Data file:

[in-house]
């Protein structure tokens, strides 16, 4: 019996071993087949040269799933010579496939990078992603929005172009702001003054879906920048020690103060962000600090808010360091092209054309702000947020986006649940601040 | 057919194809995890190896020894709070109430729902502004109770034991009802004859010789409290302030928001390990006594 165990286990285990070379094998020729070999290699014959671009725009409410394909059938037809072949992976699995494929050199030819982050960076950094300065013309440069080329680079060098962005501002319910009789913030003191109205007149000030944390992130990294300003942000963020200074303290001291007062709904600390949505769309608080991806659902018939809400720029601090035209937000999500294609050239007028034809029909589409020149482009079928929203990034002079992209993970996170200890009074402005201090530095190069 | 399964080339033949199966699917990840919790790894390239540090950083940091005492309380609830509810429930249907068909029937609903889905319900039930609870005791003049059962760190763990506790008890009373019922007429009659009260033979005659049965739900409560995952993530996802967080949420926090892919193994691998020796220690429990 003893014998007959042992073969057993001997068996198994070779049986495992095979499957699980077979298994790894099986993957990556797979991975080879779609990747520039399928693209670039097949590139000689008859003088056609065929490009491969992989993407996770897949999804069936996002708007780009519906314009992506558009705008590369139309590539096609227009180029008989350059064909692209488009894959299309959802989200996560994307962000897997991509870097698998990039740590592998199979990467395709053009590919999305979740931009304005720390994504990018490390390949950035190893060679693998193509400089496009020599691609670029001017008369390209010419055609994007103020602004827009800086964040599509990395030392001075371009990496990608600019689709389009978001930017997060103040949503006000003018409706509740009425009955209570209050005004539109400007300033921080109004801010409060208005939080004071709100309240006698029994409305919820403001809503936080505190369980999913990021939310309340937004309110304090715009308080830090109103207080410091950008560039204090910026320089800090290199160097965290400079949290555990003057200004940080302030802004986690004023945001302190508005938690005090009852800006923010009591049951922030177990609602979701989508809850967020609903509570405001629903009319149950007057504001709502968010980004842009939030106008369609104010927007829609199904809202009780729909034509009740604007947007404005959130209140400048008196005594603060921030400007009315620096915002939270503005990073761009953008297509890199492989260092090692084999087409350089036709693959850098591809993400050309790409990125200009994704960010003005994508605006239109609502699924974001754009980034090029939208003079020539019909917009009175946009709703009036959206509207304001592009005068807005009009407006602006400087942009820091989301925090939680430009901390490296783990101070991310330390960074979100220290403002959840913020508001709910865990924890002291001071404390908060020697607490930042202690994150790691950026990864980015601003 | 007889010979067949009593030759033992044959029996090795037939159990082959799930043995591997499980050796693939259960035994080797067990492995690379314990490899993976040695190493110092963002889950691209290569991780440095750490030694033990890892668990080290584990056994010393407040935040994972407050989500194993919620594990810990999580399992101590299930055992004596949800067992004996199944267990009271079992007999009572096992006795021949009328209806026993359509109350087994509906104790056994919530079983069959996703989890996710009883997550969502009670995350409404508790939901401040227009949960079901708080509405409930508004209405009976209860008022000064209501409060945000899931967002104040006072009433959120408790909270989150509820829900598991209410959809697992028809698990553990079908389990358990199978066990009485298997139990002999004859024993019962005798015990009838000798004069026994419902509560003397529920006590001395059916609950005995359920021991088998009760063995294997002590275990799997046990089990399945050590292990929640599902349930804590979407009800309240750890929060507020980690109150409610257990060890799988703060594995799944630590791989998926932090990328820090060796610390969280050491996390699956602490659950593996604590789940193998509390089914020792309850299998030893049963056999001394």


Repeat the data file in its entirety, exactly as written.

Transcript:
[in-house]
């Protein structure tokens, strides 16, 4: 019996071993087949040269799933010579496939990078992603929005172009702001003054879906920048020690103060962000600090808010360091092209054309702000947020986006649940601040 | 057919194809995890190896020894709070109430729902502004109770034991009802004859010789409290302030928001390990006594 165990286990285990070379094998020729070999290699014959671009725009409410394909059938037809072949992976699995494929050199030819982050960076950094300065013309440069080329680079060098962005501002319910009789913030003191109205007149000030944390992130990294300003942000963020200074303290001291007062709904600390949505769309608080991806659902018939809400720029601090035209937000999500294609050239007028034809029909589409020149482009079928929203990034002079992209993970996170200890009074402005201090530095190069 | 399964080339033949199966699917990840919790790894390239540090950083940091005492309380609830509810429930249907068909029937609903889905319900039930609870005791003049059962760190763990506790008890009373019922007429009659009260033979005659049965739900409560995952993530996802967080949420926090892919193994691998020796220690429990 003893014998007959042992073969057993001997068996198994070779049986495992095979499957699980077979298994790894099986993957990556797979991975080879779609990747520039399928693209670039097949590139000689008859003088056609065929490009491969992989993407996770897949999804069936996002708007780009519906314009992506558009705008590369139309590539096609227009180029008989350059064909692209488009894959299309959802989200996560994307962000897997991509870097698998990039740590592998199979990467395709053009590919999305979740931009304005720390994504990018490390390949950035190893060679693998193509400089496009020599691609670029001017008369390209010419055609994007103020602004827009800086964040599509990395030392001075371009990496990608600019689709389009978001930017997060103040949503006000003018409706509740009425009955209570209050005004539109400007300033921080109004801010409060208005939080004071709100309240006698029994409305919820403001809503936080505190369980999913990021939310309340937004309110304090715009308080830090109103207080410091950008560039204090910026320089800090290199160097965290400079949290555990003057200004940080302030802004986690004023945001302190508005938690005090009852800006923010009591049951922030177990609602979701989508809850967020609903509570405001629903009319149950007057504001709502968010980004842009939030106008369609104010927007829609199904809202009780729909034509009740604007947007404005959130209140400048008196005594603060921030400007009315620096915002939270503005990073761009953008297509890199492989260092090692084999087409350089036709693959850098591809993400050309790409990125200009994704960010003005994508605006239109609502699924974001754009980034090029939208003079020539019909917009009175946009709703009036959206509207304001592009005068807005009009407006602006400087942009820091989301925090939680430009901390490296783990101070991310330390960074979100220290403002959840913020508001709910865990924890002291001071404390908060020697607490930042202690994150790691950026990864980015601003 | 007889010979067949009593030759033992044959029996090795037939159990082959799930043995591997499980050796693939259960035994080797067990492995690379314990490899993976040695190493110092963002889950691209290569991780440095750490030694033990890892668990080290584990056994010393407040935040994972407050989500194993919620594990810990999580399992101590299930055992004596949800067992004996199944267990009271079992007999009572096992006795021949009328209806026993359509109350087994509906104790056994919530079983069959996703989890996710009883997550969502009670995350409404508790939901401040227009949960079901708080509405409930508004209405009976209860008022000064209501409060945000899931967002104040006072009433959120408790909270989150509820829900598991209410959809697992028809698990553990079908389990358990199978066990009485298997139990002999004859024993019962005798015990009838000798004069026994419902509560003397529920006590001395059916609950005995359920021991088998009760063995294997002590275990799997046990089990399945050590292990929640599902349930804590979407009800309240750890929060507020980690109150409610257990060890799988703060594995799944630590791989998926932090990328820090060796610390969280050491996390699956602490659950593996604590789940193998509390089914020792309850299998030893049963056999001394």